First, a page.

There are more than 100 million people in the U.S. with asthma and/or allergies. Asthma is a long-term disease that causes inflammation and swelling of the airways. Asthma is one of the most common and costly diseases in the United States. An allergy is when your immune system reacts to a foreign substance. It could be something you eat, inhale into your lungs, or touch. Allergies are among the country’s most common but overlooked diseases. Many people with asthma also have allergies.
Your home can have a big impact on how well you manage your asthma and allergies. The Asthma and Allergy Foundation of America (AAFA) wants to help you make your home healthier all year long.
The Importance of a Healthy Home
Allergy and asthma control begins at home. Allergens – substances that cause an allergic reaction – are the most common asthma trigger. When allergens trigger your asthma, it is called allergic asthma. When you have asthma or allergies, triggers in your home can cause asthma and allergy symptoms.
Having good indoor air quality is an important part of having a healthy living space. In the U.S., people spend about 90% of their time indoors. And your indoor air can be two to five times more polluted than outdoor air. Poor indoor air quality can worsen asthma and allergies.
It is also important to remember that while asthma and allergies can affect any person, they don’t affect everyone equally. There have been moderate advances in U.S. public policy, health care and research in recent years. But the burden of asthma in the U.S. falls disproportionately on Black, Hispanic, and America Indian/Alaska Native people. These groups have the highest asthma rates, deaths, and hospitalizations.
Reducing your exposure to triggers and managing your home’s indoor air quality is an important part of managing your asthma and allergies.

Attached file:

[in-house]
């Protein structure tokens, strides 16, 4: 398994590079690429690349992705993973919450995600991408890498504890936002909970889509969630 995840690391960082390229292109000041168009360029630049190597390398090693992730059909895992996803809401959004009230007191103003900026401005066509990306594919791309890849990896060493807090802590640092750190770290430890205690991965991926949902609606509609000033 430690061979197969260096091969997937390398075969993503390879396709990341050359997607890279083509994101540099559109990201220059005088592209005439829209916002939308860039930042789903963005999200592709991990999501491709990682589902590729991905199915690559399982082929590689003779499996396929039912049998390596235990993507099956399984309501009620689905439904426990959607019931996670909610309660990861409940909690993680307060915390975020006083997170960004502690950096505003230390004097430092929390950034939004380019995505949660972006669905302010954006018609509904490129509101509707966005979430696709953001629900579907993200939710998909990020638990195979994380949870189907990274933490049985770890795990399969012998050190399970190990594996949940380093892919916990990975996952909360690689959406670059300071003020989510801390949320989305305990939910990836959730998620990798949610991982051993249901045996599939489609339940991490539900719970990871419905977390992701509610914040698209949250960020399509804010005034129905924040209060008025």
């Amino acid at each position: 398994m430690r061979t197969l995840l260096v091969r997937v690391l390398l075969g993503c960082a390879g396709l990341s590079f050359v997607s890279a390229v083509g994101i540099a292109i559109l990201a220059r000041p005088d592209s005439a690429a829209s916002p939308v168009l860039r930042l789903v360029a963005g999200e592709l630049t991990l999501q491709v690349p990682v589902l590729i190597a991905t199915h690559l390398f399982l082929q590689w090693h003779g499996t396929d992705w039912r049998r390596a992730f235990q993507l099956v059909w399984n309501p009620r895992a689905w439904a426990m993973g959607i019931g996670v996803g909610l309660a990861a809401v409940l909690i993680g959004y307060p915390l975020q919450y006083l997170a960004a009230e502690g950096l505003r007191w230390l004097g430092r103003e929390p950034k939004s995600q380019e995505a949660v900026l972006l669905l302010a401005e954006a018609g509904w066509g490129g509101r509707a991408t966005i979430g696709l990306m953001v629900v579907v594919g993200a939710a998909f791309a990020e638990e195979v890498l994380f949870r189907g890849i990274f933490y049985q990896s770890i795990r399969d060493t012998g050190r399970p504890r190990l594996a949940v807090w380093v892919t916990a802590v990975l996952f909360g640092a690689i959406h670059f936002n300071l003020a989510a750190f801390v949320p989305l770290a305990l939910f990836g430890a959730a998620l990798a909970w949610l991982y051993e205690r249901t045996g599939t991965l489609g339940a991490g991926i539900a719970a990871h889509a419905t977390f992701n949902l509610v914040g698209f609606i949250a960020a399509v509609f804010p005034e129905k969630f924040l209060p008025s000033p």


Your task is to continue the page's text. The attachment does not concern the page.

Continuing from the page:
Do You Have a Healthy Home?
Many factors can affect your home’s health. Some asthma and allergy triggers are easy to spot. But there are other potential triggers in your indoor environment that can affect your asthma and allergies, including:
- Leaks under your sinks or mold in damp areas like your bathrooms and basement
- Fabric décor that can’t be washed, like throw pillows and blankets, large area rugs, drapes, etc.
- Scented candles, wax melts, plug-ins, or potpourri
- Wall-to-wall carpeting
- Clutter collecting dust and/or pet dander
- Mattresses that you’ve had longer than 10 years and pillows longer than two years
- Signs of pests, like cockroaches or mice
- First, second, or thirdhand smoke in your home
If your home environment contains any of these items, you may have allergens and irritants that could affect your asthma and allergies.
How to Make Your Home Healthier
AAFA’s Healthier Home Checklist is an interactive tool that provides tips on reducing asthma and allergy triggers in your home and improving your indoor air quality. Some tips include:
- Improve air flow in your home – leave interior doors open, run exhaust fans in bathrooms and kitchens.
- Establish regular cleaning routines to remove dust, pollen, animal dander and mold from your home.
- Keep windows closed during peak pollen times or during times of high outdoor pollution.
- Use CERTIFIED asthma & allergy friendly® products (bedding, vacuums, cleaning products, flooring, paint, and more).
- Vacuum floors and mattresses weekly.
- Don’t let pets in the bedroom and never on the bed.
- Don’t allow wet towels or damp clothing to pile up.
You can find more tips to help make your home healthier at: aafa.org/healthyhome
This content was developed in partnership with the Asthma and Allergy Foundation of America (AAFA). AAFA is the oldest and largest non-profit patient organization dedicated to saving lives and reducing the burden of disease for people with asthma, allergies and related conditions through research, education, advocacy, and support. Learn more about AAFA and our food allergy division, Kids with Food Allergies (KFA) at: aafa.org and kidswithfoodallergies.org
AAFA offers extensive support for individuals and families affected by asthma and allergic diseases, such as food allergies and atopic dermatitis (eczema). You can join our online patient support community at: aafa.org/join
Learn more about our asthma & allergy friendly® Certification Program at: aafa.org/certified